Facebook Twitter: @NeosKosmos Instagram While the Greek islands are normally associated with happy sun-and-sea holidays, mountains of trash are also a common eyesore that authorities have failed to deal with in an effective manner. It was this failure that recently prompted the University of the Aegean and the non-governmental organisation Sails for Science, which specialises in the sustainable development of islands, to organise a conference on the island of Samos on the issue of waste management in the Aegean archipelago.Scientists from around the world and local government representatives from many of Greece’s islands attended the event to discuss their concerns, set ambitious goals and explore new synergies and partnerships.Petra Campbell, CEO of Pacific Aid Australia, discussed a program run by the organisation to improve the quality of drinking water on Easter Island in the south-eastern Pacific, which had been affected by unregulated dumping.“In cooperation with the Tahitian authorities, we designed a program for proper waste management, brought a machine that separates solid recyclables from other waste, informed the local population on the effects of using plastic bags, helped change legislation and offered incentives for the use of biodegradable or paper bags and boxes,” Campbell told the conference. Special attention, the expert said, was given to toxic waste.“Special sealed containers are now used to store car batteries, as well as used car oil and lead batteries,” she said. Medicine packages are now returned to pharmacies that in turn give them back to drug manufacturers for reuse, while hospital waste is also destroyed according to international hygiene standards, Campbell added, listing the successes of the program. The Australian scientists went on to suggest that all islands with warm climates should be equipped with special bins for rapid composting and that countries facing waste management challenges should promote the use of recyclable nappies.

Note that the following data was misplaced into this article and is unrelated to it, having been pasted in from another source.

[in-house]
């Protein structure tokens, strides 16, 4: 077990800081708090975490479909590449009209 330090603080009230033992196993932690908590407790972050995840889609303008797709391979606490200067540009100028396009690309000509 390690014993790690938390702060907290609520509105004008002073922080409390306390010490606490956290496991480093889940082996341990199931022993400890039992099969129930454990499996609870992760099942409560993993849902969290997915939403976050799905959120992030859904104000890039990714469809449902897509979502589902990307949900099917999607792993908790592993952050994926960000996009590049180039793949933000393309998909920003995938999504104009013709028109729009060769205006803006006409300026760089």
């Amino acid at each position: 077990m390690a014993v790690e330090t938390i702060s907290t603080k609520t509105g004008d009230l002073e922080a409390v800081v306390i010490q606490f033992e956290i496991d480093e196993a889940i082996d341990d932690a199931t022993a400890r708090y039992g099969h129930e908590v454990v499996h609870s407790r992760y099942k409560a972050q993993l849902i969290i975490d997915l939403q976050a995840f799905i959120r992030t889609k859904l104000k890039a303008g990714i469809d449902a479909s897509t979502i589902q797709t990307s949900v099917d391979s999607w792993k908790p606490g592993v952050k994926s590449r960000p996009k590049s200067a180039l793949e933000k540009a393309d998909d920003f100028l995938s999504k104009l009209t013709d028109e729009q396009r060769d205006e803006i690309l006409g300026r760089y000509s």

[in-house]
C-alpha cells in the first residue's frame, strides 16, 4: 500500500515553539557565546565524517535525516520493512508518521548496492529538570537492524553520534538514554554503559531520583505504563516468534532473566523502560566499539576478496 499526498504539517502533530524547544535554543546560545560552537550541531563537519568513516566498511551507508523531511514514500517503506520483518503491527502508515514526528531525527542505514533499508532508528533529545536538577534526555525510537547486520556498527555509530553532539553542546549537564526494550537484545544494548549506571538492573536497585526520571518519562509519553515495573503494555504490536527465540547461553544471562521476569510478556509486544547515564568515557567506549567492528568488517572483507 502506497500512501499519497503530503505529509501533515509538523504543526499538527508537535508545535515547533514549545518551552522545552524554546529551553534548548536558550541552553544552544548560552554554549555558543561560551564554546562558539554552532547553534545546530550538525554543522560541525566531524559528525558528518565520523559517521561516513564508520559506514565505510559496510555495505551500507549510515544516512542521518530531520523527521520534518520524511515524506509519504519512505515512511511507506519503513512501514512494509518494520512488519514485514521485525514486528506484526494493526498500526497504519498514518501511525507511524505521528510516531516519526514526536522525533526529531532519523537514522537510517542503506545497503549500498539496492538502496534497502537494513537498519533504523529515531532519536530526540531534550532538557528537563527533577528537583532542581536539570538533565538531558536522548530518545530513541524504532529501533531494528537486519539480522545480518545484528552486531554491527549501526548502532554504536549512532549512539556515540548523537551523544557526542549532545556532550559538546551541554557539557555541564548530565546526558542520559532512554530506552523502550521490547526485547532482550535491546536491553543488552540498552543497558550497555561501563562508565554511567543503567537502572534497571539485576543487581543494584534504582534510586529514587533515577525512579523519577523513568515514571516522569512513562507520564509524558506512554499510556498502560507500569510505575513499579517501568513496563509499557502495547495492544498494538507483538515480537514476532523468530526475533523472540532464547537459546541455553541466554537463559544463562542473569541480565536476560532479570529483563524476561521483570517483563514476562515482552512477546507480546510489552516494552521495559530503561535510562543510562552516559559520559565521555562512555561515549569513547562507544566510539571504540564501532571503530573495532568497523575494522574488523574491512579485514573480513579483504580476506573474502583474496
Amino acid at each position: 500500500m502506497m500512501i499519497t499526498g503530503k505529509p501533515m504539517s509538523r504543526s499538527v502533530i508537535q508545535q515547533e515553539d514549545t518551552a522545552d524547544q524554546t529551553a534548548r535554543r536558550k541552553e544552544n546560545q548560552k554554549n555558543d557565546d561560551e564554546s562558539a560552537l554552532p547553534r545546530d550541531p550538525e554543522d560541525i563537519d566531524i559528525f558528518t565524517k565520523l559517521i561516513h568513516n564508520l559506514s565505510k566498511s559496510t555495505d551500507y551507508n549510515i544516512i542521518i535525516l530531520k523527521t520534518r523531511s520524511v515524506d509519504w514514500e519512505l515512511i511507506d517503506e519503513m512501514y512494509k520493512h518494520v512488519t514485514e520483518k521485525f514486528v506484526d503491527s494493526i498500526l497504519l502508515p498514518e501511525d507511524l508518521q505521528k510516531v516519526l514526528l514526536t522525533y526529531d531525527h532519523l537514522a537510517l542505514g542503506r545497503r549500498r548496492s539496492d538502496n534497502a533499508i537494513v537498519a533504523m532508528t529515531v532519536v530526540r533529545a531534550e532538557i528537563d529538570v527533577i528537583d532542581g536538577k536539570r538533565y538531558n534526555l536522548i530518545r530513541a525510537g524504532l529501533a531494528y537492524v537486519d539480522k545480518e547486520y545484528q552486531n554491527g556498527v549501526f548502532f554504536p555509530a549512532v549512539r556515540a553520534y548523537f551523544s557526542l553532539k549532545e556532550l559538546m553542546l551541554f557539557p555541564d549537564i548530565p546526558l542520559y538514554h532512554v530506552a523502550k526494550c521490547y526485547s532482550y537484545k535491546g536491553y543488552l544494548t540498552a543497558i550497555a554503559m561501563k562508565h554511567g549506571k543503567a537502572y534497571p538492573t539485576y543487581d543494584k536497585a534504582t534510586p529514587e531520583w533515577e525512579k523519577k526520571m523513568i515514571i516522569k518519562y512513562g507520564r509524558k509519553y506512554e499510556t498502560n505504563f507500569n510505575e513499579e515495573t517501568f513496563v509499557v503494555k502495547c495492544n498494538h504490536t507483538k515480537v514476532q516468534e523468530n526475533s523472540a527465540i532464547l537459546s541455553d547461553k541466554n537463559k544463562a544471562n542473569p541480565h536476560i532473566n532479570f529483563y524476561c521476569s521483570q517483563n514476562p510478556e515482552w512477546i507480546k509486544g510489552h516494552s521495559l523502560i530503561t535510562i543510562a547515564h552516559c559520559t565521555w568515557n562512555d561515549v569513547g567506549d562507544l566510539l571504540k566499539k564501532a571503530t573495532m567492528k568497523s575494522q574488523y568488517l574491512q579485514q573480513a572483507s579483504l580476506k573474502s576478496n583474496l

Kolkata: A chaos broke out at NRS Medical College and Hospital on Sunday afternoon after some of the staff found 16 dead puppies wrapped inside a plastic packet.The plastic bag was spotted on the ground at the parking area near the administrative building of the hospital at around 3 pm. Eyewitnesses told police that two women were carrying the plastic bag and had dumped it at the parking area at around 2 pm. Nobody had a clue that the bag would contain 16 dead puppies. Also Read – 3 injured, flight, train services hit as rains lash BengalAfter being informed police and some animal activists rushed to the spot. According to the preliminary investigation, police suspect that the puppies might have been poisoned to death as certain food items were also found inside the packet. The animal activists, who were at the spot, demanded a forensic test in order to confirm if the puppies were poisoned. Police are investigating if any hospital employee is involved in the incident and are not ruling out such a possibility A senior official of NRS said there are some CCTVs installed inside the hospital premises that are going to help police identify the culprits. Cops are investigating if the puppies were there inside the hospital premises from before or brought from outside after being poisoned. They have recovered the carcasses from the spot. A detailed probe has been initiated in this regard.